Local authorities in Dublin are planning to make it a legal requirement that a large proportion of waste collected by private firms in the Dublin area is sent for incineration.
The councils are to insist that the bulk of waste now going to landfill must instead be sent for thermal treatment once the proposed incinerator at Poolbeg is open and operational.
The move is being seen by some private waste firms as an attempt to ensure that the Poolbeg incinerator will be commercially viable, a charge that the local authorities reject. Legal challenges by private waste firms are expected when the requirement is introduced.
The direction is expected to be included in all new waste permits issued to private waste firms and will stipulate that a specific proportion of the non-recyclable waste collected is sent for thermal treatment. The amount of waste involved could be as high as 300,000 tonnes.
Representatives of waste firms were informed of the proposal at a meeting with local authority officials last month to discuss a major review of the current
waste permit system. At present there is no stipulation in permits directing firms on where they should take their waste.
Assistant city manager Matt Twomey, who is responsible for waste policy in the Dublin region, said the direction was in line with the region's waste management policy.
He said the policy stipulated that thermal treatment was seen as a better environmental option than landfill and that this hierarchy should be adhered to.
"It's an objective in the waste-management policy to direct waste to the appropriate facilities in the waste hierarchy," he said. "The objective is to achieve the best possible diversion away from landfill."
He said there would also be directions on organic material such as kitchen and garden waste, requiring it to be sent for biological treatment, which will be available at two facilities currently being planned.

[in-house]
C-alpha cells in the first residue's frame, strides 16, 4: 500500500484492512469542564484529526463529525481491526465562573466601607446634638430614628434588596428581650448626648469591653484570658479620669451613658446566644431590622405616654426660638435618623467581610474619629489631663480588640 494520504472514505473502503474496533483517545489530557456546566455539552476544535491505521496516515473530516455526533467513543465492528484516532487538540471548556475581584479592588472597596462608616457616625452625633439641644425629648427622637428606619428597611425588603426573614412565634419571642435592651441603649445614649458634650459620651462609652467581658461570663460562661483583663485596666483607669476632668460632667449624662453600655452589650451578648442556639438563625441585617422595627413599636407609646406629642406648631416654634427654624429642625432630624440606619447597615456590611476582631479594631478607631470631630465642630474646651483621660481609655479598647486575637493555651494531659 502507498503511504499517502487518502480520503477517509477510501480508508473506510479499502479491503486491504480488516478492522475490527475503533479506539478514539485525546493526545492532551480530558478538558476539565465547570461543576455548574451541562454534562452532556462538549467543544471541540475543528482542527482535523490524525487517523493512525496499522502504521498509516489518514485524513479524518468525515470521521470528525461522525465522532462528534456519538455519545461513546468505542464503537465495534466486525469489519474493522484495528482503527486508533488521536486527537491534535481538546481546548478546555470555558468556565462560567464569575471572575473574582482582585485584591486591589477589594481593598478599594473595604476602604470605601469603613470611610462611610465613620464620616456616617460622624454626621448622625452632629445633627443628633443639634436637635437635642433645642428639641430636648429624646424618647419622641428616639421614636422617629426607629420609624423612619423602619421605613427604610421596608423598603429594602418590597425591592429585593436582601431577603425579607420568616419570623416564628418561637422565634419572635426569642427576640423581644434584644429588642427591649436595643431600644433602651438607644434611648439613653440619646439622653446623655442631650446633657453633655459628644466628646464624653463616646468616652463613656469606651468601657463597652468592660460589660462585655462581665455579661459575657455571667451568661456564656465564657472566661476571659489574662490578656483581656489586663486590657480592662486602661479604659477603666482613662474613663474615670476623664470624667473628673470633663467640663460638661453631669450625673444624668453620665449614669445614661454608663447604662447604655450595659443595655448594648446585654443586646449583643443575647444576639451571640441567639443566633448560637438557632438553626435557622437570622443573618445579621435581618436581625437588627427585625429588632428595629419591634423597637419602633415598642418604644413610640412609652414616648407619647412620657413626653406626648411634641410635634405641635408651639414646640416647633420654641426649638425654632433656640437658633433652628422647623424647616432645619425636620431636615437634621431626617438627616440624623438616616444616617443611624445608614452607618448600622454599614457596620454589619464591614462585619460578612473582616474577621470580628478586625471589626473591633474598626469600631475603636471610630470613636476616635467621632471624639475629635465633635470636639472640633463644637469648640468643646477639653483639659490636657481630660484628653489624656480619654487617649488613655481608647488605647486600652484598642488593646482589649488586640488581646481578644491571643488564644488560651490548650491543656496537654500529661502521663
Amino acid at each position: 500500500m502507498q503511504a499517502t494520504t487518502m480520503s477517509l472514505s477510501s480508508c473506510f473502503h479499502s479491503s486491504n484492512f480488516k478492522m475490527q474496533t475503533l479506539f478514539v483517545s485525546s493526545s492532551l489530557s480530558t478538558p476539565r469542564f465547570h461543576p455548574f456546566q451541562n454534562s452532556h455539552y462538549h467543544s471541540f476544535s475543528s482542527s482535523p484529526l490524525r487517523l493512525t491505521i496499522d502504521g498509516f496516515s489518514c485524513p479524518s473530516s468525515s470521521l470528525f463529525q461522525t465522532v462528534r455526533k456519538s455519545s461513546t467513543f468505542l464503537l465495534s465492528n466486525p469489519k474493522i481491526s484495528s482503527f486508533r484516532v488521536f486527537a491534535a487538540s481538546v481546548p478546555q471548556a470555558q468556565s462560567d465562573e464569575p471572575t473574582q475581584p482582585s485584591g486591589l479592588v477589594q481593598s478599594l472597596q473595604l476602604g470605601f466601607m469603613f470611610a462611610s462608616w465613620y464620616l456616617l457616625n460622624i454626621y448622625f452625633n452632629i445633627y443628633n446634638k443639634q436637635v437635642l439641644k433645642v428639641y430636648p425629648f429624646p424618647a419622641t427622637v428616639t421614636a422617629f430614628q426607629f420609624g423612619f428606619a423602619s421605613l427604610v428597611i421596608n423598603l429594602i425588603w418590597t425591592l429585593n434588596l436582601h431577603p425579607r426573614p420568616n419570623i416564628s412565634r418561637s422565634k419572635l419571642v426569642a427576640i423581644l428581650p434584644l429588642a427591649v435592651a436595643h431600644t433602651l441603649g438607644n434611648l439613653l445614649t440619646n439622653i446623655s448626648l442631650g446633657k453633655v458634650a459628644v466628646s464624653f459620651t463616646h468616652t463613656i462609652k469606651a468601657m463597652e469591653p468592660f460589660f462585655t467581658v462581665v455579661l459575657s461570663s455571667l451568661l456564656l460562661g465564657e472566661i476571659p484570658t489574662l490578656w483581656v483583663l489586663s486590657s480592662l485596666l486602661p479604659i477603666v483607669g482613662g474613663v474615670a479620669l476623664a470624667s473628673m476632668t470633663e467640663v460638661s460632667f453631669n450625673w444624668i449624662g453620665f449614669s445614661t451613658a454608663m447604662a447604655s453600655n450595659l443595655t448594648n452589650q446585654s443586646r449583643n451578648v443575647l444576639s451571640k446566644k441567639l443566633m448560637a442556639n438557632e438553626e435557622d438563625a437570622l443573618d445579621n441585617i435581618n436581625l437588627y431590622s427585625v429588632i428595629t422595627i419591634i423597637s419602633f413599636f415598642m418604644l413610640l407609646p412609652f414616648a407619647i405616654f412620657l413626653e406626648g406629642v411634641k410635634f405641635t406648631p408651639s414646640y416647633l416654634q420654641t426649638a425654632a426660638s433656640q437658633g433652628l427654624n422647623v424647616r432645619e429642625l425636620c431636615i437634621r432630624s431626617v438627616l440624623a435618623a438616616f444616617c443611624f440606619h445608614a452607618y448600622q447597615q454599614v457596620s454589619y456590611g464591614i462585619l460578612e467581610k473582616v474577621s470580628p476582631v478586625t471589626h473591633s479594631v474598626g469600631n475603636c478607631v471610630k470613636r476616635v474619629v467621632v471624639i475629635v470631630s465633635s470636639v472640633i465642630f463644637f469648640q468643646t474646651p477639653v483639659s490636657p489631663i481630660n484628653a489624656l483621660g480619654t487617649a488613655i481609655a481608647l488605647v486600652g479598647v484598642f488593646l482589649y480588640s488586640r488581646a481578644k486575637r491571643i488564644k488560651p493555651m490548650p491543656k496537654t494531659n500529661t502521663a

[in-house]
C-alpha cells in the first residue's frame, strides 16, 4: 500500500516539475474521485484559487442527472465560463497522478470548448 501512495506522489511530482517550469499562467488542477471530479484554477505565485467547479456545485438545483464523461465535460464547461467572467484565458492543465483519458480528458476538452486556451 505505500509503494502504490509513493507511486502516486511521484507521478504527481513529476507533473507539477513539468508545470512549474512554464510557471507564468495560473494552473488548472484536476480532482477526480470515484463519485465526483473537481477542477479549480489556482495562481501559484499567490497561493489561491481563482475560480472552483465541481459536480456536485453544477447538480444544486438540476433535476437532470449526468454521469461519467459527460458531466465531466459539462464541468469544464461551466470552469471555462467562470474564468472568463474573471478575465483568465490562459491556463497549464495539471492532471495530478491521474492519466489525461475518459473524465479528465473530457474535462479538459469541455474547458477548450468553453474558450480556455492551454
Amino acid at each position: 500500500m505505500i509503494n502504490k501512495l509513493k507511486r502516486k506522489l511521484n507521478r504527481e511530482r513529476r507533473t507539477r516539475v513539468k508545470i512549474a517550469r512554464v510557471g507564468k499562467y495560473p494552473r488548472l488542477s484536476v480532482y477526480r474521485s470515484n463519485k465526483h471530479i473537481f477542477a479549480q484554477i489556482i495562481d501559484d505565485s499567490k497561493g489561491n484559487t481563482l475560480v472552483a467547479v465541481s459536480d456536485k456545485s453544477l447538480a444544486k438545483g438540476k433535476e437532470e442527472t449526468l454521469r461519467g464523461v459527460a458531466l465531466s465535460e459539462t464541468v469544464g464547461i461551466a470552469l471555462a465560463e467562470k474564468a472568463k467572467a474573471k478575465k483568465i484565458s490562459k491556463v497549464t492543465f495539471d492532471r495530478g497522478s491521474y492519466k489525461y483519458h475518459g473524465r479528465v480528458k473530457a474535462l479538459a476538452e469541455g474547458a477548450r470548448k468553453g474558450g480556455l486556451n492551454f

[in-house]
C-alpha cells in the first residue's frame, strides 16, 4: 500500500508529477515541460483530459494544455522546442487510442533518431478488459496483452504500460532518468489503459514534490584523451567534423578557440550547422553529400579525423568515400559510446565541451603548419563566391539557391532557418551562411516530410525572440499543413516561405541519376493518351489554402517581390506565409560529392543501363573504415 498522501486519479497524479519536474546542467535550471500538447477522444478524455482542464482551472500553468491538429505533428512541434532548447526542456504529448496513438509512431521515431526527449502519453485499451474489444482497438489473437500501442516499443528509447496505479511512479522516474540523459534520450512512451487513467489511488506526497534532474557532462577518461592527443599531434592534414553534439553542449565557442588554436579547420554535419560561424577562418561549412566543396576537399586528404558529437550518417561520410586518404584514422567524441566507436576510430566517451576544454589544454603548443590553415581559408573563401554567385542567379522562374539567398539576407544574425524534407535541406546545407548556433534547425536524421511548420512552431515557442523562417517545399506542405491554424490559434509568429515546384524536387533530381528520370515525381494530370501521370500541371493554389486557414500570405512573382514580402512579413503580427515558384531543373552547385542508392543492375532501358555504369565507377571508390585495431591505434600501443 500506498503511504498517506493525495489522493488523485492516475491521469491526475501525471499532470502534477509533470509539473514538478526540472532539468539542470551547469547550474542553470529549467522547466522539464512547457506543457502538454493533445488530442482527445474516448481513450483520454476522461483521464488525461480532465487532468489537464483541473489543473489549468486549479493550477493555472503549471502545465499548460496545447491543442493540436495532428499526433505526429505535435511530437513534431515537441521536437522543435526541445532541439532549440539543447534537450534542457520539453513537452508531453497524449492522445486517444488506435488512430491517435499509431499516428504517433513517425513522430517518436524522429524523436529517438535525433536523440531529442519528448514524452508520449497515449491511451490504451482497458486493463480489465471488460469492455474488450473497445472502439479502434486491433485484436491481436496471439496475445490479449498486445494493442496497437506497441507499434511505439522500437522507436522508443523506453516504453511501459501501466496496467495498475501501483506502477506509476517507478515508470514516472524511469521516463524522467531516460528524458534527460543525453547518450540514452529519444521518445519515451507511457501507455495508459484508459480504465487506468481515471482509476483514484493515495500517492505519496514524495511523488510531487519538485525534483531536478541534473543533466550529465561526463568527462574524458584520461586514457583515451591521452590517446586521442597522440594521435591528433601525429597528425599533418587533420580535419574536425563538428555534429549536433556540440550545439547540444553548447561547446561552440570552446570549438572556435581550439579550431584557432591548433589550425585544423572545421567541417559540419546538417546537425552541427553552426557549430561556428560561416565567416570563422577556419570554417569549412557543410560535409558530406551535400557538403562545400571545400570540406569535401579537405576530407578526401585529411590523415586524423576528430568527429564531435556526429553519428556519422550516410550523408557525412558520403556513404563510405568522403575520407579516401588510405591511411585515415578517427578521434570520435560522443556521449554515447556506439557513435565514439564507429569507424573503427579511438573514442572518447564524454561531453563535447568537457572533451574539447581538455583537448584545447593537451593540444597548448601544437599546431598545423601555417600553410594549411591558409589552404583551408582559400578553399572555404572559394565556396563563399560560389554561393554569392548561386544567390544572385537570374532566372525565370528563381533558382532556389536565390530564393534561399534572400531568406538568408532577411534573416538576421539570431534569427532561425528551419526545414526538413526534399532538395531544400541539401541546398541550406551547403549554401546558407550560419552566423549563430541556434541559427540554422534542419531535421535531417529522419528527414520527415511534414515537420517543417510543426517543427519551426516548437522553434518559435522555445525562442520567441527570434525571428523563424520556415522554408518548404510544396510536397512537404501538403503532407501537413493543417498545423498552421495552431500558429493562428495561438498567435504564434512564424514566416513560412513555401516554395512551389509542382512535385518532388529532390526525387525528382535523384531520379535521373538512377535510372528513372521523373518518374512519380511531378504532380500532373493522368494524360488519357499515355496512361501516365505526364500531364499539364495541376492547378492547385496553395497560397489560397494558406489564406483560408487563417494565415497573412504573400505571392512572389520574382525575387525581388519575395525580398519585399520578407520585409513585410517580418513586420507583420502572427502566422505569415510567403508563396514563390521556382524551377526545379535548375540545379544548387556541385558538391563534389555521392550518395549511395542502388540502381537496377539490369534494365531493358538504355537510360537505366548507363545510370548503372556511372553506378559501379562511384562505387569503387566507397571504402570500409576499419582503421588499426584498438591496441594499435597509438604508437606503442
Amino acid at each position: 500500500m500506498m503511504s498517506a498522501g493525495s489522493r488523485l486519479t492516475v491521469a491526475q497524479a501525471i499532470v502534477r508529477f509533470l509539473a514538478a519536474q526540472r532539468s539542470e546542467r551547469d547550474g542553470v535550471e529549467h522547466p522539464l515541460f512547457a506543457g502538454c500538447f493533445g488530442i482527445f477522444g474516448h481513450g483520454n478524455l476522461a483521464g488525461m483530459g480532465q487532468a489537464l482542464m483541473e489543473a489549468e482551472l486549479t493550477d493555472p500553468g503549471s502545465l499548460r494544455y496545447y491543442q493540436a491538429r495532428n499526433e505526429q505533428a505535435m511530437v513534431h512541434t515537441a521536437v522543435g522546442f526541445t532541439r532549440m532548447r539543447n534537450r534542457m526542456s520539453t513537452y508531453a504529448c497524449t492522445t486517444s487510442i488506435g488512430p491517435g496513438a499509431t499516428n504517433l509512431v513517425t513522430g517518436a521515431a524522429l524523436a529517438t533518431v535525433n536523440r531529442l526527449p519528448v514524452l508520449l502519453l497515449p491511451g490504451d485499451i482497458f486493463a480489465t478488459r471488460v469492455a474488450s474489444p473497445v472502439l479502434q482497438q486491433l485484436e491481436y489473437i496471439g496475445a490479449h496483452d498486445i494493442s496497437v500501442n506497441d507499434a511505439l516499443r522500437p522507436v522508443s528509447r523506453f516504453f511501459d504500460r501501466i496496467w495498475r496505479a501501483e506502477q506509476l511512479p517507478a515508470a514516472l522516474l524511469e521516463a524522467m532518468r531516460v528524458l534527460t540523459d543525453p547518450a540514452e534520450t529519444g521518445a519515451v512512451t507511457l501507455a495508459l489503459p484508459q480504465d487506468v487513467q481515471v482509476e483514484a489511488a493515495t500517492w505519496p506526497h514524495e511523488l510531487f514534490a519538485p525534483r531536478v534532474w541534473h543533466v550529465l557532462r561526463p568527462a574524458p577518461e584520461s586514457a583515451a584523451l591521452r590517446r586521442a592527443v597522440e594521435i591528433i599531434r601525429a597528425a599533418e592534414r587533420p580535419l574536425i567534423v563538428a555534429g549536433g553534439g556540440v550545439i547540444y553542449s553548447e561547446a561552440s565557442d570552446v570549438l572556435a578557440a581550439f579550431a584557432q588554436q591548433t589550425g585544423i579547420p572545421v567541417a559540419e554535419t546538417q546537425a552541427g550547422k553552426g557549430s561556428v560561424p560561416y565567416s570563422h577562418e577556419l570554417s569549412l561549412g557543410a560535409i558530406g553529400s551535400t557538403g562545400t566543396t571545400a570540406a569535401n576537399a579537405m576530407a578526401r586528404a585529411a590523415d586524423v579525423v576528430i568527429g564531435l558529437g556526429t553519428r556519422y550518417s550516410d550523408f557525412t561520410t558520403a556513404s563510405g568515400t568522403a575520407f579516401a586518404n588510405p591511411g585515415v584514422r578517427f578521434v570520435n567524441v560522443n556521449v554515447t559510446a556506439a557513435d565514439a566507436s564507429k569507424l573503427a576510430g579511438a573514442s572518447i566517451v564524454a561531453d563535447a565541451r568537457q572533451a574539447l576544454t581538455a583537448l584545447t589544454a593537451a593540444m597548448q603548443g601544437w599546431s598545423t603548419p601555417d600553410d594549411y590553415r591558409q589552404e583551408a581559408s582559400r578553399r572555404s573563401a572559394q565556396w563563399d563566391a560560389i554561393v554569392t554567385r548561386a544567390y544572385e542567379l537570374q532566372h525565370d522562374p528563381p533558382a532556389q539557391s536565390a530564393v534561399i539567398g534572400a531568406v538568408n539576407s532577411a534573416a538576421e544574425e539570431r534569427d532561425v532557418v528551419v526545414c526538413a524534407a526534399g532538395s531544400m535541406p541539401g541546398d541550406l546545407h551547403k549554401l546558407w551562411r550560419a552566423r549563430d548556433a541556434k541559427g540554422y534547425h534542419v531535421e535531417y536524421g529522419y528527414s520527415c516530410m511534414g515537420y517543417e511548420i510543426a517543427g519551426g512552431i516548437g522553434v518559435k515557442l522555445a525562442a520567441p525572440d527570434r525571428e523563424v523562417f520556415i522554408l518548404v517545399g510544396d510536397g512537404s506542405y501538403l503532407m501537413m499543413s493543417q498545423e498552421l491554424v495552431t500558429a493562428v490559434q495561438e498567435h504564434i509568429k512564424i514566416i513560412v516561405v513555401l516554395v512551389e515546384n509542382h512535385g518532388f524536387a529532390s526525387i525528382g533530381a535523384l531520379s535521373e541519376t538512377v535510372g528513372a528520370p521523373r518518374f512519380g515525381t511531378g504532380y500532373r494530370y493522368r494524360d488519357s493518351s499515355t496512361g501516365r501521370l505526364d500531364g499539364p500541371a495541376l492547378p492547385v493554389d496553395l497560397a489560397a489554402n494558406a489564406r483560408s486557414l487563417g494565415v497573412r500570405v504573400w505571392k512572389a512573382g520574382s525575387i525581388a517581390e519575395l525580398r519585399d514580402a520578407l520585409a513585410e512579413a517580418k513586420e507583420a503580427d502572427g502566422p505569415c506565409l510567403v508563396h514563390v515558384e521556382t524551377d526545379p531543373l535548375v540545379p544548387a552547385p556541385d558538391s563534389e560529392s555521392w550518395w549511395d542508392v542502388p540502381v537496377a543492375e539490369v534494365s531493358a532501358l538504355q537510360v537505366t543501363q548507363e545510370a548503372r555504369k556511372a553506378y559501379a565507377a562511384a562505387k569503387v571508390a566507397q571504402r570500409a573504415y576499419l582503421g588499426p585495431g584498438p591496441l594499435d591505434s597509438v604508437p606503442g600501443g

Materials collected for recycling would remain unaffected by the thermal treatment direction. He rejected suggestions that the direction would amount to a landfill ban. "There will always be a requirement for landfill," he said.
Mr Twomey also rejected suggestions that the direction could be anti-competitive, as the council will operate the only incinerator in the region. Similar directions were in place in other jurisdictions and had been upheld by the European courts.
Representatives of waste firms were not commenting in public on the proposed direction until it is published in the coming months, as part of the permit review plans. It is understood that a number of firms are to consider legal challenges against any such proposal.
Discussions are ongoing between the council and owners of the private firm which won the contract to design, build and operate the facility.
Danish Oil and Natural Gas (Dong) the new owners of Elsam, which won the contract, has sought significant changes to the financing of the contract, which the council has rejected.
A decision on the future involvement of Dong is expected in the coming weeks, but Dublin City Council has insisted it will not affect the timetable of the incinerator project.
© 2007 The Irish Times